A new study by US scientists at the University of Massachusetts Amherst found that the amount of fresh water cycling through the Arctic is increasing due to global warming. This has raised the concern that the large volumes of ice melt from Greenland and other sources could dilute the normally salty Arctic waters to the point that the circulation of the North Atlantic, also known as the thermohaline circulation, could be slowed or even halted, with disastrous consequences for the global climate.
Explaining this immense potential tipping point in a telephone interview with Supreme Master Television was Professor Anders Levermann from Potsdam University, a senior researcher at the Potsdam Institute of Climate Impact Research in Germany and the lead author of the Sea Level Change chapter for the coming 5th report of the Intergovernmental Panel on Climate Change (IPCC).
Professor Anders Levermann – Senior researcher, Potsdam Institute of Climate Impact Research, Germany (M): If you put additional fresh water into the North Atlantic by melting Greenland or by having more discharge from Siberian rivers, then you can freshen the North Atlantic so strongly that there won’t be any sinking of water anymore, and that would disrupt this thermohaline circulation, and could make it stop. Because there’s so much heat transport associated with this thermohaline circulation, it’s going to disturb the entire climate system.
VOICE: The thermohaline circulation acts as the “conveyor belt” bringing heat from the lower to higher parts of the northern hemisphere. A collapse of this vital system could decrease North Atlantic temperatures by up to 8 degrees Celsius, severely affecting agriculture in Europe. Sea level rise and disrupted ecosystems and rainfall patterns are the other consequences that could hugely impact human life.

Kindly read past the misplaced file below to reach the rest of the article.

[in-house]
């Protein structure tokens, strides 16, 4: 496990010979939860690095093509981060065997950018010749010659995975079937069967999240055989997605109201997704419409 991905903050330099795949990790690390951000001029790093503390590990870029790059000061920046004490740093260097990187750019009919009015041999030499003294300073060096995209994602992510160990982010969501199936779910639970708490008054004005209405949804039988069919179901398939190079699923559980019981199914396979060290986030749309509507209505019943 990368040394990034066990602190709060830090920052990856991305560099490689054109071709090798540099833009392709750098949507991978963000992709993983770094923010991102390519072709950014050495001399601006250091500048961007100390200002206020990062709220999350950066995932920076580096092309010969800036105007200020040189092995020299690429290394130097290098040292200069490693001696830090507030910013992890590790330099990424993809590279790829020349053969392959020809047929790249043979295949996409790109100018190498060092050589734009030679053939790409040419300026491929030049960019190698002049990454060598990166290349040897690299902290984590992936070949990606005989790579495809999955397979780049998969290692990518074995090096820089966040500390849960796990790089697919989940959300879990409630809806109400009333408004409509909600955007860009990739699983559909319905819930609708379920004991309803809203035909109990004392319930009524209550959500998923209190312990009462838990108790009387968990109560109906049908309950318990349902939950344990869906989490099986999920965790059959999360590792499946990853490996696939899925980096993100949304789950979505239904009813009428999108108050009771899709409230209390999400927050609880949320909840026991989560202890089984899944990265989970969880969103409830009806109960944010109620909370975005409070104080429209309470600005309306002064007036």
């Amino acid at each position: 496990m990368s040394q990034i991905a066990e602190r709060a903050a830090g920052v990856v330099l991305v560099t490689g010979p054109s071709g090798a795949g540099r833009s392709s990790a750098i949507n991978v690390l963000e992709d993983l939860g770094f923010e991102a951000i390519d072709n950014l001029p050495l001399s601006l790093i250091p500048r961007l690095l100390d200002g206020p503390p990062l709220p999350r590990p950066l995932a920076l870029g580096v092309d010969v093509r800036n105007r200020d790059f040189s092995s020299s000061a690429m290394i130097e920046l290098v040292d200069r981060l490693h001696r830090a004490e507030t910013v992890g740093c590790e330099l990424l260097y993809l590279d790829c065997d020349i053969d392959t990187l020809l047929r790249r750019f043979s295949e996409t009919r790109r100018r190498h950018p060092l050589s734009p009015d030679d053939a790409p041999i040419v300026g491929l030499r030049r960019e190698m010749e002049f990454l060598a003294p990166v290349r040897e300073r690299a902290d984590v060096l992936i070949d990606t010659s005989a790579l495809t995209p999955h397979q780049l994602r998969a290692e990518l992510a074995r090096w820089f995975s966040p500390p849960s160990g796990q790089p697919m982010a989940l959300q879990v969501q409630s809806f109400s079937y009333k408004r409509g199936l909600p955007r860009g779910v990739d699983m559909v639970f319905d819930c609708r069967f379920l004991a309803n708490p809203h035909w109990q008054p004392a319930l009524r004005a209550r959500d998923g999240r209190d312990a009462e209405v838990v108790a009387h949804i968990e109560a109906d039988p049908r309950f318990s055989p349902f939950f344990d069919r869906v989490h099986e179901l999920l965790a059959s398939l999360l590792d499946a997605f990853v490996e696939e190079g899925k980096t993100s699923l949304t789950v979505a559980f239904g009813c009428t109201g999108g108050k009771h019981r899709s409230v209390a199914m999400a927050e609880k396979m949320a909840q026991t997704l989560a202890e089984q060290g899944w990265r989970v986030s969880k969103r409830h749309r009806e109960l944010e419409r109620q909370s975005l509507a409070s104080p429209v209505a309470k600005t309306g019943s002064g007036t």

Professor Anders Levermann (M): The estimates are such that this kind of sea level rise that we would get from the collapse of the thermohaline circulation would be 10 times, 20 times quicker than what we see at the moment. The sea level would, more or less, instantaneously rise in the North Atlantic by up to a meter. Then, you disrupt the heat uptake of the ocean, which would further increase global warming.
Then the rain belt in the tropics would shift by a few hundreds kilometers. If you look where people live in West Africa, and also in the Amazon region, then this is where the rainfall is, and that would change enough to disturb these communities.
VOICE: We thank Professor Levermann and Potsdam Institute for Climate Impact Research colleagues as well as the University of Massachusetts Amherst scientists for alerting us to this potential catastrophe of the ocean as it affects the ecosphere. May we act swiftly to avert such disastrously large-scale changes and protect lives. During a September 2009 videoconference in Peru, as on many previous occasions, Supreme Master Ching Hai urged for direct action that effectively addresses such complex climate problems at their root.